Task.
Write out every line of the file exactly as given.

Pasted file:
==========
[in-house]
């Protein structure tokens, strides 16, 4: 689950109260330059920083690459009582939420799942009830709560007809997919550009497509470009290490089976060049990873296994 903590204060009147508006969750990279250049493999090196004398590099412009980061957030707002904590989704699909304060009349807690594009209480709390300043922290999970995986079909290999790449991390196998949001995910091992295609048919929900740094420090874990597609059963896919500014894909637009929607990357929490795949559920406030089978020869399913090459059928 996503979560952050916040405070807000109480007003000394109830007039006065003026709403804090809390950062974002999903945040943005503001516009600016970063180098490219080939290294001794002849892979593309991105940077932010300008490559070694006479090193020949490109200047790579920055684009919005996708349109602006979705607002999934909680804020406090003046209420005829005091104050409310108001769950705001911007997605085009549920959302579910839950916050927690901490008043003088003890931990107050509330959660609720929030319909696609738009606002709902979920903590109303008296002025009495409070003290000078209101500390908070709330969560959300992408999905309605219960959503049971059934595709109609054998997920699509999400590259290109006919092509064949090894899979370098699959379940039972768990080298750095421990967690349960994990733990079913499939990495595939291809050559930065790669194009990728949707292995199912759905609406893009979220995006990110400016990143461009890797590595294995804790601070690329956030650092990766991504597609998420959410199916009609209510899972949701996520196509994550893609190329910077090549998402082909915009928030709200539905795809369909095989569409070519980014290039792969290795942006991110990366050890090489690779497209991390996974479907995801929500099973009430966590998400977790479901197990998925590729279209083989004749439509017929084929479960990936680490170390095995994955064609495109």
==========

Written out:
[in-house]
């Protein structure tokens, strides 16, 4: 689950109260330059920083690459009582939420799942009830709560007809997919550009497509470009290490089976060049990873296994 903590204060009147508006969750990279250049493999090196004398590099412009980061957030707002904590989704699909304060009349807690594009209480709390300043922290999970995986079909290999790449991390196998949001995910091992295609048919929900740094420090874990597609059963896919500014894909637009929607990357929490795949559920406030089978020869399913090459059928 996503979560952050916040405070807000109480007003000394109830007039006065003026709403804090809390950062974002999903945040943005503001516009600016970063180098490219080939290294001794002849892979593309991105940077932010300008490559070694006479090193020949490109200047790579920055684009919005996708349109602006979705607002999934909680804020406090003046209420005829005091104050409310108001769950705001911007997605085009549920959302579910839950916050927690901490008043003088003890931990107050509330959660609720929030319909696609738009606002709902979920903590109303008296002025009495409070003290000078209101500390908070709330969560959300992408999905309605219960959503049971059934595709109609054998997920699509999400590259290109006919092509064949090894899979370098699959379940039972768990080298750095421990967690349960994990733990079913499939990495595939291809050559930065790669194009990728949707292995199912759905609406893009979220995006990110400016990143461009890797590595294995804790601070690329956030650092990766991504597609998420959410199916009609209510899972949701996520196509994550893609190329910077090549998402082909915009928030709200539905795809369909095989569409070519980014290039792969290795942006991110990366050890090489690779497209991390996974479907995801929500099973009430966590998400977790479901197990998925590729279209083989004749439509017929084929479960990936680490170390095995994955064609495109």